a, Composition of functional MC cohorts. For each pair of bile acid odors (X-axis), a functional MC cohort was defined as the 10 MCs that contribute most to the correlation between odor-evoked activity patterns at t1 (highest ri,t1). Gray pixels denote membership of each MC (Y-axis) in each cohort. Cohorts for different odor pairs overlapped substantially. Consistent with this observation, the mean Pearson correlation between tuning curves of MCs at t1 was significantly higher within cohorts (r = 0.56 ± 0.40; mean ± s.d.) than across all MCs (r = 0.01 ± 0.38; p = 10-84; two-sided Wilcoxon rank-sum test). Furthermore, we analyzed the mean tuning correlation at t1 among the 16 MCs that were not part of cohorts themselves but provided the highest number of disynaptic input connections to neurons inside cohorts (r = 0.23 ± 0.52; mean ± s.d.). This tuning correlation was lower than the tuning correlation within the cohort but still significantly higher than the mean tuning correlation across all MCs (p = 10-40; two-sided Wilcoxon rank-sum test). Similarly, the mean tuning correlation at t1 among the 16 MCs that received the most disynaptic output connections from neurons inside cohorts (r = 0.17 ± 0.53; mean ± s.d.) was lower than the tuning correlation within the cohort but significantly higher than the mean tuning correlation across all MCs (p = 10-17; two-sided Wilcoxon rank-sum test). b, Black: frequency of each MC-IN-MC triplet motif in MC cohorts (n = 6 cohorts for each motif). Dots show means, error bars show s.d., box plots show median, 25% percentile, and 75th percentile. Gray: frequency of MC-IN-MC triplet motifs among randomly selected MC subsets of the same size (n = 10 MCs; n = 600 repetitions for each motif). Frequency of occurrence is normalized to the mean frequency in random subsets for each motif. **, p < 0.01; ***, p < 0.001 (two-sided Wilcoxon rank-sum test). P-values: 0.002, 10-5, 0.0008, 0.0001. We also observed that the 10 INs receiving the largest number of MC inputs from each cohort were 1.7 times more likely to make direct connections than random subsets of INs (p = 0.007; two-sided Wilcoxon rank-sum test). c, Blue: mean activity of the 10 MCs in the functional cohort defined by responses to TCA and GCDCA (example odors in Fig. 5b). Green: mean activity of the 10 INs that were included in activity measurements and provided the highest synaptic input to the MC cohort. As expected, IN activity increased while MC activity decreased during odor application.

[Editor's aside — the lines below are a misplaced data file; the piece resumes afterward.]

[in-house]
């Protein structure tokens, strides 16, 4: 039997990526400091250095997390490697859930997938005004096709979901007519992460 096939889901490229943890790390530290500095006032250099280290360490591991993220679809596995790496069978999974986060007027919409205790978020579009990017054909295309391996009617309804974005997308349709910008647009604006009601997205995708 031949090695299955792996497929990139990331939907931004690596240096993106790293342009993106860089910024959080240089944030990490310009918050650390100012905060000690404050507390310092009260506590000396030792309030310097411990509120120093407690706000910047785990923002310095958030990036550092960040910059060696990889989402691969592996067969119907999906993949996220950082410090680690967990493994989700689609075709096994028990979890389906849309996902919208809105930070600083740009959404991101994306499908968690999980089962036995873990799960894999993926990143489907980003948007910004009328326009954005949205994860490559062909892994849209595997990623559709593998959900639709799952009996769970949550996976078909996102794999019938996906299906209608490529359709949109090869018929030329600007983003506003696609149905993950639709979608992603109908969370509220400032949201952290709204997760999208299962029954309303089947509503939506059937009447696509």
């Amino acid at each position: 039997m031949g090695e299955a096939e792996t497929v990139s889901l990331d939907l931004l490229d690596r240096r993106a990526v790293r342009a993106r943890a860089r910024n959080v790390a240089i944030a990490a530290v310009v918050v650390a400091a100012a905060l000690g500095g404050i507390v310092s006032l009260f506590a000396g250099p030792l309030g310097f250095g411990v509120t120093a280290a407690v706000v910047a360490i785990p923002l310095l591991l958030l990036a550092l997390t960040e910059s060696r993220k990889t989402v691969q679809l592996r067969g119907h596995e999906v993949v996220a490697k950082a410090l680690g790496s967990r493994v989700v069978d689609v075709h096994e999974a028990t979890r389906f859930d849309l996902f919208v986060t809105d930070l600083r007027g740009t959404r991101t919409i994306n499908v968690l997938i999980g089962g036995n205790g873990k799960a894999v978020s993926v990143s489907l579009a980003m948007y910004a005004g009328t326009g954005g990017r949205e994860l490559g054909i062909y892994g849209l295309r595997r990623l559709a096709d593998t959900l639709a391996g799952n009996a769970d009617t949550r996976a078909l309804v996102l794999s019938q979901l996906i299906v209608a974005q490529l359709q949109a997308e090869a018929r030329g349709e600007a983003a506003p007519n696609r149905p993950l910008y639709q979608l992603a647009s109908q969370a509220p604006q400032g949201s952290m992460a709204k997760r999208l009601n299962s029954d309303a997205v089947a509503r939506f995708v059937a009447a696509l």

Supplementary information

Rights and permissions

Reprints and Permissions

About this article

Verify currency and authenticity via CrossMark

Cite this article

Wanner, A.A., Friedrich, R.W. Whitening of odor representations by the wiring diagram of the olfactory bulb. Nat Neurosci (2020). https://doi.org/10.1038/s41593-019-0576-z

Download citation